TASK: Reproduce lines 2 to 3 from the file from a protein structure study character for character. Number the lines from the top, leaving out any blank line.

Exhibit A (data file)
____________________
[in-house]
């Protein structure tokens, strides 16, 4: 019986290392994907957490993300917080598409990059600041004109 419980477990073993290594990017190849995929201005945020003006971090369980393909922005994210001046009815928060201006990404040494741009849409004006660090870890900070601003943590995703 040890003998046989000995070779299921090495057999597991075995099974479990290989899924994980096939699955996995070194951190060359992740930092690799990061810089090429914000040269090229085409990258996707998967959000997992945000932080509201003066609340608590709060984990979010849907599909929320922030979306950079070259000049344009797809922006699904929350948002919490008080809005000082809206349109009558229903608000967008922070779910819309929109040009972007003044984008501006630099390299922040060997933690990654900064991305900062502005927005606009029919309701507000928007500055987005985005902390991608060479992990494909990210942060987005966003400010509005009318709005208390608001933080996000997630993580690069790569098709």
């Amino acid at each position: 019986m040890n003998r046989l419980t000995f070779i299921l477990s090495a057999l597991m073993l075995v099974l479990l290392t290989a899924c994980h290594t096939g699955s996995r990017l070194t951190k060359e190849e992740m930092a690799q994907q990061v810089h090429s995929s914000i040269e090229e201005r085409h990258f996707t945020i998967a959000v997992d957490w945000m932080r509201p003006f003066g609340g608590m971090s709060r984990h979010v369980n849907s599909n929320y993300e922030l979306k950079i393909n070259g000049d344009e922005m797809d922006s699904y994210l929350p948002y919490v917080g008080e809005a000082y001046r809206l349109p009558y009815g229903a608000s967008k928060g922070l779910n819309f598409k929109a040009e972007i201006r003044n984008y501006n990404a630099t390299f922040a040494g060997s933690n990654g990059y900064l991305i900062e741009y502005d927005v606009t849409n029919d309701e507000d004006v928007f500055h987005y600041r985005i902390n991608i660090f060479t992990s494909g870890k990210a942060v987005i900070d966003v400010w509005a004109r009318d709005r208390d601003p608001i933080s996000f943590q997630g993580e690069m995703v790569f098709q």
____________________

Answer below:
């Protein structure tokens, strides 16, 4: 019986290392994907957490993300917080598409990059600041004109 419980477990073993290594990017190849995929201005945020003006971090369980393909922005994210001046009815928060201006990404040494741009849409004006660090870890900070601003943590995703 040890003998046989000995070779299921090495057999597991075995099974479990290989899924994980096939699955996995070194951190060359992740930092690799990061810089090429914000040269090229085409990258996707998967959000997992945000932080509201003066609340608590709060984990979010849907599909929320922030979306950079070259000049344009797809922006699904929350948002919490008080809005000082809206349109009558229903608000967008922070779910819309929109040009972007003044984008501006630099390299922040060997933690990654900064991305900062502005927005606009029919309701507000928007500055987005985005902390991608060479992990494909990210942060987005966003400010509005009318709005208390608001933080996000997630993580690069790569098709």
């Amino acid at each position: 019986m040890n003998r046989l419980t000995f070779i299921l477990s090495a057999l597991m073993l075995v099974l479990l290392t290989a899924c994980h290594t096939g699955s996995r990017l070194t951190k060359e190849e992740m930092a690799q994907q990061v810089h090429s995929s914000i040269e090229e201005r085409h990258f996707t945020i998967a959000v997992d957490w945000m932080r509201p003006f003066g609340g608590m971090s709060r984990h979010v369980n849907s599909n929320y993300e922030l979306k950079i393909n070259g000049d344009e922005m797809d922006s699904y994210l929350p948002y919490v917080g008080e809005a000082y001046r809206l349109p009558y009815g229903a608000s967008k928060g922070l779910n819309f598409k929109a040009e972007i201006r003044n984008y501006n990404a630099t390299f922040a040494g060997s933690n990654g990059y900064l991305i900062e741009y502005d927005v606009t849409n029919d309701e507000d004006v928007f500055h987005y600041r985005i902390n991608i660090f060479t992990s494909g870890k990210a942060v987005i900070d966003v400010w509005a004109r009318d709005r208390d601003p608001i933080s996000f943590q997630g993580e690069m995703v790569f098709q």